Scientists at Tokyo Institute of Technology (Tokyo Tech) have identified two proteins that help plants respond to changing light conditions, making photosynthesis more efficient. Photosynthesis need sunlight to proceed. Proteins involved in this process need to be 'on' in the presence of sunlight, but needs to be idle when it is dark and photosynthesis is not possible.

 

This is done through a process called ‘redox regulation'—the activation and deactivation of proteins via changes in their redox states. What happens in the presence of light is well understood: the ferredoxin-thioredoxin reductase (FTR)/thioredoxin (Trx) pathway is responsible for the reduction process, which activates the photosynthetic pathway. However, scientists have long been in the dark about what happens in the absence of light, and how plants reset photosynthetic proteins to be ready to function when light is resumed.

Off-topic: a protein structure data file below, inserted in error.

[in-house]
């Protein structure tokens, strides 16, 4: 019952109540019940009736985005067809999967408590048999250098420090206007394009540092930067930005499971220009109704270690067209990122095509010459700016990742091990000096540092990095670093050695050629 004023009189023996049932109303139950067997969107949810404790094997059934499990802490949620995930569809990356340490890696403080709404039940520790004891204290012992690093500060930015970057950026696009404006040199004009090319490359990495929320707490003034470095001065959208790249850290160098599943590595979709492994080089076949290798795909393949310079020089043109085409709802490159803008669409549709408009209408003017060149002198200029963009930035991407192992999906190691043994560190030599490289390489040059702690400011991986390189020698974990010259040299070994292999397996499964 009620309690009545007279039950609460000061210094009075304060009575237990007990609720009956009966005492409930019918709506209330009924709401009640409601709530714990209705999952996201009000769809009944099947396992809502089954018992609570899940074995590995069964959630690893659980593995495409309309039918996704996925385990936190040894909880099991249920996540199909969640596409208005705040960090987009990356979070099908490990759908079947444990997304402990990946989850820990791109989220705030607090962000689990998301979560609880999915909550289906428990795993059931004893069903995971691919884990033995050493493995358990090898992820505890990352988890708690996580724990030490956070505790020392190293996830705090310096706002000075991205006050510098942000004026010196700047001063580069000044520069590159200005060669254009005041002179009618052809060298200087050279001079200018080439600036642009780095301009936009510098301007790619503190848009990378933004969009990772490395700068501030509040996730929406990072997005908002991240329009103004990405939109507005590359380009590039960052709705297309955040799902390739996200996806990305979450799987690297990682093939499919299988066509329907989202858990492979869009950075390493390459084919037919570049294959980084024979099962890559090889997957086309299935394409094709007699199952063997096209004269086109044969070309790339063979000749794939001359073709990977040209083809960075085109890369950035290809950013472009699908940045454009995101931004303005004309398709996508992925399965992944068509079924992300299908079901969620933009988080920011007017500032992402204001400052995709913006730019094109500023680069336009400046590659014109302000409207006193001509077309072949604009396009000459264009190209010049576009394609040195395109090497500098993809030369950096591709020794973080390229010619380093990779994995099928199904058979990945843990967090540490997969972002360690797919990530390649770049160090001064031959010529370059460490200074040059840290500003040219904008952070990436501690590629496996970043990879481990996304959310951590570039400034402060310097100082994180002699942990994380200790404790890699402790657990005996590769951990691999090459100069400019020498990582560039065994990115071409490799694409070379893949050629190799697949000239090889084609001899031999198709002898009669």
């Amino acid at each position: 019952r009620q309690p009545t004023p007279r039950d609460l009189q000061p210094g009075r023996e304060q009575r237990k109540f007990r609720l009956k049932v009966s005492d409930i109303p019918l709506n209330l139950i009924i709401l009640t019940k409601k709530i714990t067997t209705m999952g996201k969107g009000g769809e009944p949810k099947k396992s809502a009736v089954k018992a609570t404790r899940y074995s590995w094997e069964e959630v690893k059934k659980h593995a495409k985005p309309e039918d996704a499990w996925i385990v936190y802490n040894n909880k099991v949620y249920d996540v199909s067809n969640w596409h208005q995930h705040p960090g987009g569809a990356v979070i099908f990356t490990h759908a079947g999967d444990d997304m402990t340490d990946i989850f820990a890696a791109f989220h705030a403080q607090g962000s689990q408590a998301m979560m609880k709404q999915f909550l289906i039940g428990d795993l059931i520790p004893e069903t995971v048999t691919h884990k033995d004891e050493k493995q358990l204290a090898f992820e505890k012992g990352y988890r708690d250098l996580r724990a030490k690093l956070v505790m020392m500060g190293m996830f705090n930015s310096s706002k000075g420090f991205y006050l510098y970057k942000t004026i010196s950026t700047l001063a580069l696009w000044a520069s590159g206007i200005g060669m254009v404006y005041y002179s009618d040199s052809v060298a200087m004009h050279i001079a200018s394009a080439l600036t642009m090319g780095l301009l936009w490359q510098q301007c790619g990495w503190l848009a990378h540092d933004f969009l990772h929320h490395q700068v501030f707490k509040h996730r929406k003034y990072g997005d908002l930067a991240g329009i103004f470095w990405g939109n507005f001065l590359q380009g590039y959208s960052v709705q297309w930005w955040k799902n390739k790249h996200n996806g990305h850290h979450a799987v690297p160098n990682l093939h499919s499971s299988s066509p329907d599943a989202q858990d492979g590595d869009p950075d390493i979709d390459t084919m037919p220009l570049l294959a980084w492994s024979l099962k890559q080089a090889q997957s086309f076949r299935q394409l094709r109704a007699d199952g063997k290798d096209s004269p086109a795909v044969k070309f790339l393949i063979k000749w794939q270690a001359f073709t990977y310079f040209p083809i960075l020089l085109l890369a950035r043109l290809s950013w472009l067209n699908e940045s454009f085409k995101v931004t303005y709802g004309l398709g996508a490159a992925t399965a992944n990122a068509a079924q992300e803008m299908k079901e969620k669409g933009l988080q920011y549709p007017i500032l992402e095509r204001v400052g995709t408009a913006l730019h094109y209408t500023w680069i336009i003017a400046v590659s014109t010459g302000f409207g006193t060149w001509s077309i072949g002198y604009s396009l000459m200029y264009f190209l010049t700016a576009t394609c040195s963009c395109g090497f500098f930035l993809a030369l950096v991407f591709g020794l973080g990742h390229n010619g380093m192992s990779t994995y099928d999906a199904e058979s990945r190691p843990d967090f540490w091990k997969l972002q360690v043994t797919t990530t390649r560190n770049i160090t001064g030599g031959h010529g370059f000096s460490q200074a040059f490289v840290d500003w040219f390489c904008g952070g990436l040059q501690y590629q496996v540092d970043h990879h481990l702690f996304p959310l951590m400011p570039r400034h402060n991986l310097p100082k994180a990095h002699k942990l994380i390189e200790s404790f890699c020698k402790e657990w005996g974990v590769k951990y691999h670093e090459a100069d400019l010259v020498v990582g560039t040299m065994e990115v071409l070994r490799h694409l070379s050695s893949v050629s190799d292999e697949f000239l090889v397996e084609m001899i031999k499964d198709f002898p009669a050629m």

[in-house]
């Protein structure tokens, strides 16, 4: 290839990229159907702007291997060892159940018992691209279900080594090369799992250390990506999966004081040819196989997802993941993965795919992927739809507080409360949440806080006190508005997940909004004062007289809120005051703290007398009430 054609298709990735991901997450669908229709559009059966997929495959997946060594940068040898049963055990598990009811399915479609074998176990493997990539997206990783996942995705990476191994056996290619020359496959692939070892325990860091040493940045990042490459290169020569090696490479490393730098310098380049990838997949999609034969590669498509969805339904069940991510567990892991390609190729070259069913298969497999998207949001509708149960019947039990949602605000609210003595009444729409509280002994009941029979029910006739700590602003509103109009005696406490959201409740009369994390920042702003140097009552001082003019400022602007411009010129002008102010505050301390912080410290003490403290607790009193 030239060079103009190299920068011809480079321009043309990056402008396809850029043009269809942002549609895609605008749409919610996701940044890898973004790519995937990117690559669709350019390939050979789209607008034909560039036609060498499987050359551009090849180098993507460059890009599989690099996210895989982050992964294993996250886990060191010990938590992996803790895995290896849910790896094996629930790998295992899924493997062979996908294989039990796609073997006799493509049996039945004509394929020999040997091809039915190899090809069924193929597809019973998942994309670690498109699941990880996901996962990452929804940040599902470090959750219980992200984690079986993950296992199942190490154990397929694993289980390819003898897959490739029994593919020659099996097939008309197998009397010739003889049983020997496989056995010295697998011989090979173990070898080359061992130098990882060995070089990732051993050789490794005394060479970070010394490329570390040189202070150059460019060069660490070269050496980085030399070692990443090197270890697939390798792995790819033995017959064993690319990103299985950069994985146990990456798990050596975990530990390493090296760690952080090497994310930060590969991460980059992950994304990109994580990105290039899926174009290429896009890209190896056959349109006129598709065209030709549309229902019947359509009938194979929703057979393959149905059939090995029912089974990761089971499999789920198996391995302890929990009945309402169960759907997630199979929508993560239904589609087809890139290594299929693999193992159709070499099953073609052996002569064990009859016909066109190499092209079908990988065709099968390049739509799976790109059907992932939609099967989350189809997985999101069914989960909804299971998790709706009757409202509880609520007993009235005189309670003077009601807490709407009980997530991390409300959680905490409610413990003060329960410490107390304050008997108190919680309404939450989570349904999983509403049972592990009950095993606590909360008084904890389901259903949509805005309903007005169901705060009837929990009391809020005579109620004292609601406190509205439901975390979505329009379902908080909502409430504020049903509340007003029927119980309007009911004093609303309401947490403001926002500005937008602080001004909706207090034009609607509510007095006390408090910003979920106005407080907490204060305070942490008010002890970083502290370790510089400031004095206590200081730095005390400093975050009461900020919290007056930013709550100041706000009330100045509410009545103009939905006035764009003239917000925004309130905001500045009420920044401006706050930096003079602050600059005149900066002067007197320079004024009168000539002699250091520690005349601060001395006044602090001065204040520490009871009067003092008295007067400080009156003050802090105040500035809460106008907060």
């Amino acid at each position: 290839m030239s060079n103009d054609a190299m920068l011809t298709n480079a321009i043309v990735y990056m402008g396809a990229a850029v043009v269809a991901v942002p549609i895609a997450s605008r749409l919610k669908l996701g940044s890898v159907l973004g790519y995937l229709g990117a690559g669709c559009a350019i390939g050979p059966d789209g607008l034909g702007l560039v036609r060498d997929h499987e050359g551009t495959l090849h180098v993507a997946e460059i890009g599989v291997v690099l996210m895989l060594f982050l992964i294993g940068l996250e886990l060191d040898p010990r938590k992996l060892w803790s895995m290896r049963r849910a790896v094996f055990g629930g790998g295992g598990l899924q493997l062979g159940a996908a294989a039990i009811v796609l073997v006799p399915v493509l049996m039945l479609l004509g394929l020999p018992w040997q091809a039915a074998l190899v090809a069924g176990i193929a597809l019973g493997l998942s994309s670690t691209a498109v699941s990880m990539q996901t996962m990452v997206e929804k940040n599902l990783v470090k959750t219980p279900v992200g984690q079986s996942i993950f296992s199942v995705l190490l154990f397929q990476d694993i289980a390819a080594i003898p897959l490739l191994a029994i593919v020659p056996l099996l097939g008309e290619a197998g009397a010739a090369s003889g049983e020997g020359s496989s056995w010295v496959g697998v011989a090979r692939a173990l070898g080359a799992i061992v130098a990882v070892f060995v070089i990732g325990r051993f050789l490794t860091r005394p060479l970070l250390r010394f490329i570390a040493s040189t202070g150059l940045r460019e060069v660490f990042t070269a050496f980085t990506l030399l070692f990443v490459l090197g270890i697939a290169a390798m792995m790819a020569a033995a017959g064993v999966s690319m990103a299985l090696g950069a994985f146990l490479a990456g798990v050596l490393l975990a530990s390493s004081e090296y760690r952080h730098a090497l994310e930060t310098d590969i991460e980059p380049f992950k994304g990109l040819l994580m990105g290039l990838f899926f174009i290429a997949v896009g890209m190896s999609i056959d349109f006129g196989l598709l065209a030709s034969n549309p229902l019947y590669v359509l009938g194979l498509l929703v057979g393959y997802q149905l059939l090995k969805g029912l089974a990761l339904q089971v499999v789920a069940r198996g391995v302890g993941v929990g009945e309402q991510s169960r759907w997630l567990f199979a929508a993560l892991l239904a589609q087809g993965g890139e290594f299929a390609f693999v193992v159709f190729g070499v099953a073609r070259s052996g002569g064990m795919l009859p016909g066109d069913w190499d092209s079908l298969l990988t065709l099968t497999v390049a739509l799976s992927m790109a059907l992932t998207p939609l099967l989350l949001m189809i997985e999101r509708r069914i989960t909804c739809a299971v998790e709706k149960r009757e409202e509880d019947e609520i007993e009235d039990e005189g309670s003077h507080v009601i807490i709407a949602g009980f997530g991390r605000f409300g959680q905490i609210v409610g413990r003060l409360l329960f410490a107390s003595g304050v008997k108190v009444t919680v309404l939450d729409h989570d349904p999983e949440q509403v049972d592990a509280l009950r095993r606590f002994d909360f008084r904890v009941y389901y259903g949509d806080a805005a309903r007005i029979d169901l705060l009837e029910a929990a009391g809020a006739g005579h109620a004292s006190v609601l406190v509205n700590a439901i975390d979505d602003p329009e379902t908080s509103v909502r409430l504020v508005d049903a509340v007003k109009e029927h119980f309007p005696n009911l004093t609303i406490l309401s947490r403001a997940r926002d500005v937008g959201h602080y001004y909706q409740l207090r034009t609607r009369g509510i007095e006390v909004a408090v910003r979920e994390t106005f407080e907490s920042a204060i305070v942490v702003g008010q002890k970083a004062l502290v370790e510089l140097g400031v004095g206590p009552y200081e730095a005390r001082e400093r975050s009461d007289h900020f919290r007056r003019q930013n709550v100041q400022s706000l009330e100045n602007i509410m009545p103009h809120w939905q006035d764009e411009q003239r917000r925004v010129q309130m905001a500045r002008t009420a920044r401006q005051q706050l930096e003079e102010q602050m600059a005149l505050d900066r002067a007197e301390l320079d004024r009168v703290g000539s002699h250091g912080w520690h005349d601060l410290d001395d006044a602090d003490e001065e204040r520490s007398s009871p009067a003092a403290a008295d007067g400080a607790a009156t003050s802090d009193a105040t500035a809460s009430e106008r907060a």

Keisuke Yoshida, Toru Hisabori, and colleagues identified two proteins, constituting the thioredoxin-like2 (TrxL2)/2-Cys peroxiredoxin (2CP) redox cascade, that help control the reoxidation of these photosynthetic proteins by modifying key parts of the molecular players.

 

These two proteins appear to function as part of a cascade that draws energy from the photosynthetic proteins to the always energy-hungry hydrogen peroxide. TrxL2 seems to be specialized for the ‘switching off' process. TrxL2 is an efficient oxidizer of many proteins, but only reduces 2CP, allowing the energy drained by TrxL2 from several upstream reactions to pass to 2CP and thence hydrogen peroxide. This cascade thus keeps photosynthesis on standby until light is available again.

 

For more details, read the Tokyo Tech News.